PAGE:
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CVS app sends your location to outside servers, researchers say

Privacy experts say the pharmacy inadvertently sends users' whereabouts to more than 40 web servers, including ones owned by Google, Twitter and Facebook.

Alfred Ng Senior Reporter / CNET News
Alfred Ng was a senior reporter for CNET News. He was raised in Brooklyn and previously worked on the New York Daily News's social media and breaking news teams.
Alfred Ng
2 min read

CVS Pharmacy's store locator feature is also inadvertently sending your location data out, according to researchers.

Saul Loeb / AFP/Getty Images

Don't worry about finding a nearby pharmacy -- they'll find you, a new report suggests. 

Thanks to a coding error with the CVS app, the massive US retail pharmacy has been inadvertently sharing users' locations with more than 40 web servers, privacy experts say.

The app for the drug store allows you to get coupons as well as refill your prescription and find nearby pharmacies. The store-locator feature contains the privacy flaw, which has resulted in the app sending out GPS coordinates to outside entities, said Serge Egelman, director of security and privacy research at the International Computer Science Institute. ICSI is affiliated with the University of California at Berkeley.

The store-locator feature works by sending your location to the company's own servers to figure out if there's a pharmacy nearby, Egelman said. The problem is that it's also sending the details to every other server that loads on the page, Egelman's team found. So any ad that pops up on the locator's webpage, whether it's advertising from Google, Facebook, or Twitter, is also getting your location. Some of the URLs that the CVS app was sending users' locations to included "static.ads-twitter.com" and "www.googleadservices.com."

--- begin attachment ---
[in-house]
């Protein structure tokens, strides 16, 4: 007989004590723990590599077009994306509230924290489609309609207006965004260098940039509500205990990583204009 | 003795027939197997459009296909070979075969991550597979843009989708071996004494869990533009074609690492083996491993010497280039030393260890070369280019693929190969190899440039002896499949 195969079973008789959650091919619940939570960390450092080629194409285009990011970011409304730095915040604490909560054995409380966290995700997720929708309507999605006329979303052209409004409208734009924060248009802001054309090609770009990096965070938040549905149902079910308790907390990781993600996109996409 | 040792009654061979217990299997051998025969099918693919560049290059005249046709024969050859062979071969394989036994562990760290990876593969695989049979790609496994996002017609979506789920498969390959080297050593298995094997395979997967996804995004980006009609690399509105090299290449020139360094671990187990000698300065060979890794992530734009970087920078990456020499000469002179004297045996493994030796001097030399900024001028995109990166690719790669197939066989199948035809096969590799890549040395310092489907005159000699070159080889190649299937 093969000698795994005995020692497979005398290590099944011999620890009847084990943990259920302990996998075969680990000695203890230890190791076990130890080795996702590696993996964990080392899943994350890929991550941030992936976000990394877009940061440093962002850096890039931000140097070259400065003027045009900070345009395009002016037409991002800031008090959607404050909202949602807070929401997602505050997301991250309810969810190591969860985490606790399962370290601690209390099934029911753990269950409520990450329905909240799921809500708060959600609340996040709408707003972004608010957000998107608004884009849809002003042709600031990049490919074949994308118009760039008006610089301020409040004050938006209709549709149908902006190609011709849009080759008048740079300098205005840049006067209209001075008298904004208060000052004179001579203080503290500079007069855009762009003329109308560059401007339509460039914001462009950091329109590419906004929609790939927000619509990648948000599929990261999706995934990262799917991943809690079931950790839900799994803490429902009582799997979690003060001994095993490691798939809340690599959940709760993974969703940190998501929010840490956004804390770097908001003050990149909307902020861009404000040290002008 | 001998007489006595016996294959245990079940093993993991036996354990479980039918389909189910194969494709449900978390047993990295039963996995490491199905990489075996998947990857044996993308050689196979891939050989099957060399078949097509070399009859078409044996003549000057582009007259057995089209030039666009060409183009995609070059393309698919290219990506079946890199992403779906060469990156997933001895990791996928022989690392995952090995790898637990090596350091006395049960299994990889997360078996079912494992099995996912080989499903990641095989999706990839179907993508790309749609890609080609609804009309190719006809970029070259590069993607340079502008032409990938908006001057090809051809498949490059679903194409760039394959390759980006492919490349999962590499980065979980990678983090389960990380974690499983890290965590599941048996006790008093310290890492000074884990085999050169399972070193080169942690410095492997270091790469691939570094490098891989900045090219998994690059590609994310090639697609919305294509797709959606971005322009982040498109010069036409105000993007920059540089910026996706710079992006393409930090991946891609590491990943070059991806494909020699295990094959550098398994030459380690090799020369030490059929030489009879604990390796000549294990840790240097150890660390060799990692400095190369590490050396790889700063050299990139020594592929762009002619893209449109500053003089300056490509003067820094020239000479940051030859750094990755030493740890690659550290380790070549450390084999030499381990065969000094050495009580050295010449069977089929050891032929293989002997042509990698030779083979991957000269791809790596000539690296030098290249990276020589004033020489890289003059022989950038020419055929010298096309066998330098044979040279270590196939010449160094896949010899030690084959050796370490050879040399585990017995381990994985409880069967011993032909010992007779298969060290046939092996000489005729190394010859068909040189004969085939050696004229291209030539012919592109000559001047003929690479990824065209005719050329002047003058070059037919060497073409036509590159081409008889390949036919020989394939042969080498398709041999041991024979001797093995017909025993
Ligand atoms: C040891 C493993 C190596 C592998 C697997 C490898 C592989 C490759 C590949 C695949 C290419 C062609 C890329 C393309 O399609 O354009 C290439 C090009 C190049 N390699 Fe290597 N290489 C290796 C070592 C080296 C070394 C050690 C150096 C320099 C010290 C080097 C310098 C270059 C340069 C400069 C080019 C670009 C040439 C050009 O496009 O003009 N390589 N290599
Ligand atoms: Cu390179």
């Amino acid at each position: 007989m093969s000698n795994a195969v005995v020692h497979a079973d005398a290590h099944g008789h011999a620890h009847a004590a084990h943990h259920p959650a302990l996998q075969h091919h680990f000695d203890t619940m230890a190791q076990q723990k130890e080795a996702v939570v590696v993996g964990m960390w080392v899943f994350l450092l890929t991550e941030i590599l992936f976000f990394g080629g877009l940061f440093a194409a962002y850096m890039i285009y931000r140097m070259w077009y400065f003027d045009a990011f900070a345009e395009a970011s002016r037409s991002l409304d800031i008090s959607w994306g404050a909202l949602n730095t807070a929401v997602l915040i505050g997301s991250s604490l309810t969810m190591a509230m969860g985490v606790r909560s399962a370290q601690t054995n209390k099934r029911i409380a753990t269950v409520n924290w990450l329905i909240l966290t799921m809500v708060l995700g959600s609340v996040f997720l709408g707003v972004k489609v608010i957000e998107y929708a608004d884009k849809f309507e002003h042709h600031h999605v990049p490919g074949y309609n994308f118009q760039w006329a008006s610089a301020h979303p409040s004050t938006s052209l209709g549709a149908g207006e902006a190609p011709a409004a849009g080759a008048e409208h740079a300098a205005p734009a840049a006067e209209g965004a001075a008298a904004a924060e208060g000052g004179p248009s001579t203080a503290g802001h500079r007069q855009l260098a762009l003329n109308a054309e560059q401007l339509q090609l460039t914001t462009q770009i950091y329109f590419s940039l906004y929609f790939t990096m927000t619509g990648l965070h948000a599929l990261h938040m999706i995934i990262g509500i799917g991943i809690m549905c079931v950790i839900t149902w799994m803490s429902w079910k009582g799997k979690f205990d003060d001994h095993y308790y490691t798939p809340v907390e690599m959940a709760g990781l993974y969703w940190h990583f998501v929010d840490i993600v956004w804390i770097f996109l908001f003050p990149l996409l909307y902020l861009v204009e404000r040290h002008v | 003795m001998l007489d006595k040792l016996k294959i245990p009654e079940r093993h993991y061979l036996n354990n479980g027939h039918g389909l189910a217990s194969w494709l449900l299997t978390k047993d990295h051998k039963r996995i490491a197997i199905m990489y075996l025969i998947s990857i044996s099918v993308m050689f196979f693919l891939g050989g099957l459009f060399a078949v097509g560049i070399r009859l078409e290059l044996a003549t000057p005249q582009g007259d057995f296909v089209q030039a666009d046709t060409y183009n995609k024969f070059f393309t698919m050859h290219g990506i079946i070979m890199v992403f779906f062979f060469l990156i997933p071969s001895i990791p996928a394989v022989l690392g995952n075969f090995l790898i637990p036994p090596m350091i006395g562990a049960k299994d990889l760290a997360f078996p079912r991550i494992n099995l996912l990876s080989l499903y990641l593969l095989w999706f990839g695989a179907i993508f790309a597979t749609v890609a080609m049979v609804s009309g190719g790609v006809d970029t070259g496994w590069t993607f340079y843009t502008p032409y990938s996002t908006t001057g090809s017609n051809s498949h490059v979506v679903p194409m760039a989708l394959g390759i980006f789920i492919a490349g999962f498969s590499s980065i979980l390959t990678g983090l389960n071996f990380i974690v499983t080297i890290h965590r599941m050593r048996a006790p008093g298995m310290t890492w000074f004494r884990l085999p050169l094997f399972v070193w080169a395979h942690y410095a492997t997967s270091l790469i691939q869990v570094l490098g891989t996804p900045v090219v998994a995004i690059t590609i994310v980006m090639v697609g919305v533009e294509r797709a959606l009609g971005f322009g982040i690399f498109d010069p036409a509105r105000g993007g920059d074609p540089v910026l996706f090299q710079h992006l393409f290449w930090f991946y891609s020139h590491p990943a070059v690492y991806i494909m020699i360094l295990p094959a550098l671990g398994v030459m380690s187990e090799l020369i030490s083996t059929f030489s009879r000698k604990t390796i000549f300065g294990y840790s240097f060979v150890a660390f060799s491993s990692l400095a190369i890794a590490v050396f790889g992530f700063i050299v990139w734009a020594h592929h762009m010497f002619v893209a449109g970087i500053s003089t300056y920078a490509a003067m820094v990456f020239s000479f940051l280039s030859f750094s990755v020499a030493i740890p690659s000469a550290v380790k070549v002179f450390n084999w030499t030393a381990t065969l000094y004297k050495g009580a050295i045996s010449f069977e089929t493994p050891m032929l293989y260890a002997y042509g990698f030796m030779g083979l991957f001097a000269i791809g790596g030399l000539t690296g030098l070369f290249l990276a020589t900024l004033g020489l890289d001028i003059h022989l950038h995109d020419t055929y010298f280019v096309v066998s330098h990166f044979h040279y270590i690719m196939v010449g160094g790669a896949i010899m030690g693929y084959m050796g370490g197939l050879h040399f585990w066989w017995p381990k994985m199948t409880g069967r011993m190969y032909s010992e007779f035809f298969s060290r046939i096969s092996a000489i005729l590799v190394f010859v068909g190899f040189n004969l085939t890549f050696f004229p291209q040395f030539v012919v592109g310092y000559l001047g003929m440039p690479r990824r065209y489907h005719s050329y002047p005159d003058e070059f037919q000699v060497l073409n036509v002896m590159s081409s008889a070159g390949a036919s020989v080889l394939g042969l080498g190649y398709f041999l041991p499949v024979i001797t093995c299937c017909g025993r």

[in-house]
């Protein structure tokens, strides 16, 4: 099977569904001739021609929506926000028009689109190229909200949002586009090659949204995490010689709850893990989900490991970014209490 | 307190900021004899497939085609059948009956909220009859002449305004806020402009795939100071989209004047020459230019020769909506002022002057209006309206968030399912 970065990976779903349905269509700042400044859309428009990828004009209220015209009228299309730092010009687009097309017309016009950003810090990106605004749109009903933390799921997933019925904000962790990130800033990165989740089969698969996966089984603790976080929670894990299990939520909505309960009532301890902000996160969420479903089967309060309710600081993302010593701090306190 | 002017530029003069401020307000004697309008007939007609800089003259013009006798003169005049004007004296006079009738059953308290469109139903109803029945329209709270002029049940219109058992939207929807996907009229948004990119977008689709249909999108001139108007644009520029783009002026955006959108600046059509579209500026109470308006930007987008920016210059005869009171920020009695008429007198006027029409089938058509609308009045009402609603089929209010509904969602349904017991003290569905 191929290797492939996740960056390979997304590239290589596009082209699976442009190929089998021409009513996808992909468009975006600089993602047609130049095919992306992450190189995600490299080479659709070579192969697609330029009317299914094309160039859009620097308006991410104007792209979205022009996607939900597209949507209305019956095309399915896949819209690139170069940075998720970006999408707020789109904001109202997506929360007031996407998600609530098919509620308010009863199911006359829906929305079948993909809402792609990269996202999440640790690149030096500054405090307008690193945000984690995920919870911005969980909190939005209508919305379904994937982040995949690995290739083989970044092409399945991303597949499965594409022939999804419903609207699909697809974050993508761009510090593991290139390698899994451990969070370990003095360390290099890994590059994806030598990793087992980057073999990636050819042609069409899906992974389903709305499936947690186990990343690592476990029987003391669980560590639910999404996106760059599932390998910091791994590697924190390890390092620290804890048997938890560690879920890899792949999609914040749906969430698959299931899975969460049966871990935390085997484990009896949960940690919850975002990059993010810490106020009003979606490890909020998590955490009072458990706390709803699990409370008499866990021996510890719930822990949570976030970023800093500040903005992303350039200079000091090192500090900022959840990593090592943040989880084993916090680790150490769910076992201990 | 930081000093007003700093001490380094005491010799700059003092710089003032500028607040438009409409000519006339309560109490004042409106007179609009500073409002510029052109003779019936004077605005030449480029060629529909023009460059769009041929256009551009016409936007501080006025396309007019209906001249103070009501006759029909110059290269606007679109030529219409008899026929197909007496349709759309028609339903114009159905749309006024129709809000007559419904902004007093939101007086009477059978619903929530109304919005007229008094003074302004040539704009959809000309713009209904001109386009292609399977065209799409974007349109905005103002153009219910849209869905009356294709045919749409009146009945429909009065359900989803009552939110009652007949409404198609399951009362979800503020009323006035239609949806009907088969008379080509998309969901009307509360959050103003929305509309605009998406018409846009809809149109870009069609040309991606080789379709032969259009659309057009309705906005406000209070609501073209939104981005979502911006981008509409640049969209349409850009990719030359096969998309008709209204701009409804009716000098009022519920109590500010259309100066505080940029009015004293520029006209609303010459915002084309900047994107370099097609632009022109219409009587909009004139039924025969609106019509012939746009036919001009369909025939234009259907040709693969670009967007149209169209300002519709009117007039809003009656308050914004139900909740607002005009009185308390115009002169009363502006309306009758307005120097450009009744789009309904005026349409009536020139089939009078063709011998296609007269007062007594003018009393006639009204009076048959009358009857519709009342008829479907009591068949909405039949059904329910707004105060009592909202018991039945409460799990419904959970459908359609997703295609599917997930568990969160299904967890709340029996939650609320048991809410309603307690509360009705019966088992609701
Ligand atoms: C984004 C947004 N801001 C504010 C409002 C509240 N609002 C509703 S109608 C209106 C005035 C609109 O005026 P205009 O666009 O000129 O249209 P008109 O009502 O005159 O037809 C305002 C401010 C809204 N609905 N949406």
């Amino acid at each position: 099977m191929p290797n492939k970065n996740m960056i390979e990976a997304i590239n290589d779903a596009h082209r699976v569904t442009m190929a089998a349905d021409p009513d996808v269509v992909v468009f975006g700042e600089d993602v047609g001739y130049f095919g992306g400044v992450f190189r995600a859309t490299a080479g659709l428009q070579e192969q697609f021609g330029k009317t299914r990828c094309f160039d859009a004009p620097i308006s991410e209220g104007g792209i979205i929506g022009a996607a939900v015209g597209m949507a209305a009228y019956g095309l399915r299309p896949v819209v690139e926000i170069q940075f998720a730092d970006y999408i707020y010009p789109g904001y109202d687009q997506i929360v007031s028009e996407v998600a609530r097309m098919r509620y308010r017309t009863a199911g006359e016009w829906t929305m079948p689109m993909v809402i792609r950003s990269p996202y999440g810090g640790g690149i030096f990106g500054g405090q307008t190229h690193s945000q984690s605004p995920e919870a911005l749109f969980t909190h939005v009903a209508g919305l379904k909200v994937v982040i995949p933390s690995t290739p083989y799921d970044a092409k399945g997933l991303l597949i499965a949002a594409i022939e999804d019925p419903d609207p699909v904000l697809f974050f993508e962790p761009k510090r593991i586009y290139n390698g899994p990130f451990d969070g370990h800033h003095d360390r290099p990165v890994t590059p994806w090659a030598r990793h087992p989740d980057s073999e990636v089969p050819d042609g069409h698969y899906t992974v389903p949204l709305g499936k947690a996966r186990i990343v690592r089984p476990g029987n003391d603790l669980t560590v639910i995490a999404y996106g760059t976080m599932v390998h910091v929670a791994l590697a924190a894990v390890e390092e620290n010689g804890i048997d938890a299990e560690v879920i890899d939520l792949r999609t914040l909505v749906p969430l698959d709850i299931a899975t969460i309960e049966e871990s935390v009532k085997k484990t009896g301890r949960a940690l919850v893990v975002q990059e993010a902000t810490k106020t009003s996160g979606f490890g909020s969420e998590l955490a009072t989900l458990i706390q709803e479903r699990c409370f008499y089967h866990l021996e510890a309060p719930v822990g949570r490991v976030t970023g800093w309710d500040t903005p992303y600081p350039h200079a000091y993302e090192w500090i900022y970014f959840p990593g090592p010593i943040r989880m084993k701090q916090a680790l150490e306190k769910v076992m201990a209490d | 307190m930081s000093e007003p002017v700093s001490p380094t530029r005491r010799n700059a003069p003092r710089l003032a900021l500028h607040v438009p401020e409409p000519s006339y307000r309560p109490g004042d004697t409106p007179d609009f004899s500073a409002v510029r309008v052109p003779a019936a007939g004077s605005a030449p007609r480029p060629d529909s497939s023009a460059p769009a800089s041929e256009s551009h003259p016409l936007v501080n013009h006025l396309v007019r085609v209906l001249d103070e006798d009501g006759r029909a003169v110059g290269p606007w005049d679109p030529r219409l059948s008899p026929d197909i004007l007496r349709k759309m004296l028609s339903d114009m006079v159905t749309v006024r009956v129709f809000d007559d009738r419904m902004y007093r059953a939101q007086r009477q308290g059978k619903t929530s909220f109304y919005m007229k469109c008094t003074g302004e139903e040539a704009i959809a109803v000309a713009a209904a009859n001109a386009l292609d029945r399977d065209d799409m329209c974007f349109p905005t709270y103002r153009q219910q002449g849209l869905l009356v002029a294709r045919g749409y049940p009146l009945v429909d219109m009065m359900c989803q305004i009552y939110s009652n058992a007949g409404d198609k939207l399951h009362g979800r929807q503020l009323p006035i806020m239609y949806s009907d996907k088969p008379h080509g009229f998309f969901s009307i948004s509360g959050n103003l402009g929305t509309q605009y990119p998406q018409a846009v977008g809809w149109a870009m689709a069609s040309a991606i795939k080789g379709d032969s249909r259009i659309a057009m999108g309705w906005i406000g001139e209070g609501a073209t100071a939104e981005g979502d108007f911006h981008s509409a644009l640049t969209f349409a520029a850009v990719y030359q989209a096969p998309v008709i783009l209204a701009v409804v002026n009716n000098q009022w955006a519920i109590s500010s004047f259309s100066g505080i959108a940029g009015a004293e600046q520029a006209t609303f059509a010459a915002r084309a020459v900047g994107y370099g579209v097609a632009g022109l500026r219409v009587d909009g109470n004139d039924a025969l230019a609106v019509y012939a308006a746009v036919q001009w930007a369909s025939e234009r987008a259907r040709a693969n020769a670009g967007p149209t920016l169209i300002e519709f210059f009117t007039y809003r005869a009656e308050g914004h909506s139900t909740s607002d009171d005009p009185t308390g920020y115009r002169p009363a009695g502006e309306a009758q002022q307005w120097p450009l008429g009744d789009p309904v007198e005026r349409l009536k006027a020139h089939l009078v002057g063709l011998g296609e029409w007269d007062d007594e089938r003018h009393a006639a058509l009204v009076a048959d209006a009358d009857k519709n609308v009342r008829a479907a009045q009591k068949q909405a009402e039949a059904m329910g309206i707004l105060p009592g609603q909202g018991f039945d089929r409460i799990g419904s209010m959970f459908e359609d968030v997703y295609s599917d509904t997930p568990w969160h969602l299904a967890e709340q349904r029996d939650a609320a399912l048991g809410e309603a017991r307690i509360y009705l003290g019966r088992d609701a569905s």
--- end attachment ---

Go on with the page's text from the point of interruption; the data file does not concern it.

Egelman said he doesn't think CVS is actively trying to sell its users' location.

"The way that they share the data and the sheer number of third parties with whom they share it seems to be a mistake," Egelman said. "My opinion is that this is simply bad coding, but I obviously can't be certain."

CVS didn't respond to a request for comment.

Egelman shared the research with CVS, but the GPS-sharing flaw hasn't yet been fixed, he said.

The flaw has only been found on the Android version of the app, but Egelman said his team hasn't looked at the iOS version in depth. 

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